The Voigtlander’s in question are a 1938 Brilliant V6 TLR and a 1938 Bessa folder. My Grandfather had this model of Bessa, I found his camera in our attic and learnt how to use it when aged around 10, this gave me my interest in photography. I’ve seen transparencies using Dufaycolour (see note 1) film taken on his Bessa. I bought my current Bessa a few years ago together with the Brilliant. They seemed to be in good order, enough shutter speeds worked to take photos but a drop of light oil and the 80 year old shutters were smooth at all speeds. The lenses needed cleaning between the elements but the Bessa’s bellows proved light tight. They obviously needed testing with film.
Stamped into the rear door of the Brilliant is a suggestion to use either Voigtlander Bessapan (orthopanchro – DIN19/ASA64) or Illustra (ortho – DIN18/ASA50) films. Illustra had a special coating which eliminates ‘telegraph wires’..?? The Voigtlander films were made by Schering AG. In the absence of those films, I had some Shanghai GP3 in my fridge. I later tried some rolls of Lomography 400 colour negative in the Brilliant, I’ve added the colour images at the end of the article.
The Brilliant V6
The Brilliant is made of Bakerlite (see note 2) and takes 120 film in the 6×6 format. The uncoated lens is a Voigtar 75mm f4.5, marked in metres. An 8 speed Compur shutter has to be cocked and released with a lever on the shutter, it has nothing to stop double exposure, fortunately I only managed to double expose once. Settings are T, B, 1sec to 1/175sec, with self timer. There is a clever exposure counter and wind on device on the right hand side of the camera, which winds on just to the next exposure and stops, no need to look at the rear exposure window. A little cupboard, called the ‘Hold-All’, on the left side of the camera can store two filters or portrait lenses and an optical light meter. My Hold-All has a yellow filter called a ‘Moment’. The Brilliant finder has a lens which gives a very bright clear view, this lens is not connected to the taking lens and cannot be used for focusing. Focusing is achieved with the metre scale on the taking lens. The finder hood also has a magnifier. In the hood is a table for the optical light meter (no details available) and a depth of field table. All your needs catered for in a compact way. A copy of the camera instruction leaflet is useful to help understand how to correctly load the film and set the exposure counter.
The Bessa is a folder. It can shoot in two formats, 6×9 and 4.5×6 (with a mask), it accepts 120 and 620 rolls. The uncoated lens is a Voigtar 105mm f6.3, marked in metres. Focusing is achieved with the metre scale on the lens. The two speed Singlo shutter, 1/75 and 1/25 plus T and B, limits the camera to slower speed films, although other shutters were available with more speeds. A lever on the folding door fires the self cocking shutter, there is nothing to stop double exposure. You wind on by checking the exposure number in the rear window. Two viewfinders are available, a small brilliant type next to the lens and a frame finder under a cover on the camera top. It came with a neat leather case. Voigtlander used the Bessa name on a considerable number of their cameras over the years, it gets quite confusing.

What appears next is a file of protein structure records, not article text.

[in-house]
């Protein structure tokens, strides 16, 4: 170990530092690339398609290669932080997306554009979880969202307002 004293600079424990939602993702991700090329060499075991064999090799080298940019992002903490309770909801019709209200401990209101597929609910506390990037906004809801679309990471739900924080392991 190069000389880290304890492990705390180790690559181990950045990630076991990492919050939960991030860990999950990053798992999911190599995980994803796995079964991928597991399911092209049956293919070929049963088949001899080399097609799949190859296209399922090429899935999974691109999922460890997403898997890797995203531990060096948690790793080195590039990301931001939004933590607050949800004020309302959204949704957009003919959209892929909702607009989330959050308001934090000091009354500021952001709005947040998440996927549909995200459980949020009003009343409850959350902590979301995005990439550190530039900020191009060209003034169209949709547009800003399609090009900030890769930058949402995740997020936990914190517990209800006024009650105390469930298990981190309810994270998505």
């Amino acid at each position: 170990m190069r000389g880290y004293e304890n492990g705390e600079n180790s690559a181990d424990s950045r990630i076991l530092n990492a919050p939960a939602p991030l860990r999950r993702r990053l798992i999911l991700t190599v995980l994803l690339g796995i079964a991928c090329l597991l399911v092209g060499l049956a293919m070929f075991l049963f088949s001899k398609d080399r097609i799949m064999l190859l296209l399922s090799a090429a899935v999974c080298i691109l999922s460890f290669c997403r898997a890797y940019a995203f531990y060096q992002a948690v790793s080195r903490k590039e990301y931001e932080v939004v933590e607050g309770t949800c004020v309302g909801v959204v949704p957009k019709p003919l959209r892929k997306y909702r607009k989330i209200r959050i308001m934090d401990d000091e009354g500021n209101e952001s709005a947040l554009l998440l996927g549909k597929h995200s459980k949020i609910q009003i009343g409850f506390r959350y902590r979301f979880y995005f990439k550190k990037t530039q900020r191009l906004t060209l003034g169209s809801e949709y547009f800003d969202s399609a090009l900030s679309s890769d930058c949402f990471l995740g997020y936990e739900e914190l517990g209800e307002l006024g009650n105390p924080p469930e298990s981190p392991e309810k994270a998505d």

How did the cameras perform? Considering they are now 80 years old, you can see from my photos they did very well. The lenses were quite sharp enough, the Brilliant worked best around f/8-11 and the Bessa at f/11. The Brilliant had the better handling, familiar to those with a TLR. The finder is bright, very clear and works well. The auto exposure counter makes it quick to use and I still managed to double expose one image. You need to take your time with the Bessa, remembering to wind on using the exposure window and not to double expose. The small brilliant finder next to the lens is difficult to use, the frame finder being my preferred option. I was pretty sure both lenses would flare easily so I was mostly careful to shield the lenses, but I did try a few shots to induce flare and both lenses flared with cross lighting. You can pick up either camera cheaply these days, look for the Compur shutter versions.
Shanghai GP3, a few years ago, had a reputation of being likely to have many defects, there seemingly being an absence of any manufacturing quality control. And yes, one of mine was terrible yet the other ok, despite both being lab processed together in Ilfotec DD. The problems were with the Brilliant’s film, streaks and blobs over most of the emulsion. The Bessa’s film had a few uneven patches. Despite the faults, as you can see from my photos, Shanghai GP3 was capable of excellent images, sharp with nice contrast and grain. I believe that the manufacturers of Shanghai GP3 are currently resolving the 120 roll film QA problems. As mentioned earlier I later tried some Lomography 400 colour neg in the Brilliant and was very impressed with the resulting images. The colours in this film have a retro look of films in the 80’s, the grain is not too pronounced and definition good. See below.
Dufaycolour was an additive colour transparency film. The black and white transparency had a mosaic layer of tiny red, green and blue filters on the rear of the film. Exposure and viewing was made through this filter layer creating a colour image, the film was available until the late 50’s. Polachrome instant 35mm and movie film used the same principle.
Bakerlite was the first ever plastic, made with phenol and formaldehyde. Discovered by Leo Baekeland who also invented Velox photographic paper.
Other content I’ve submitted to 35mmc can be found here
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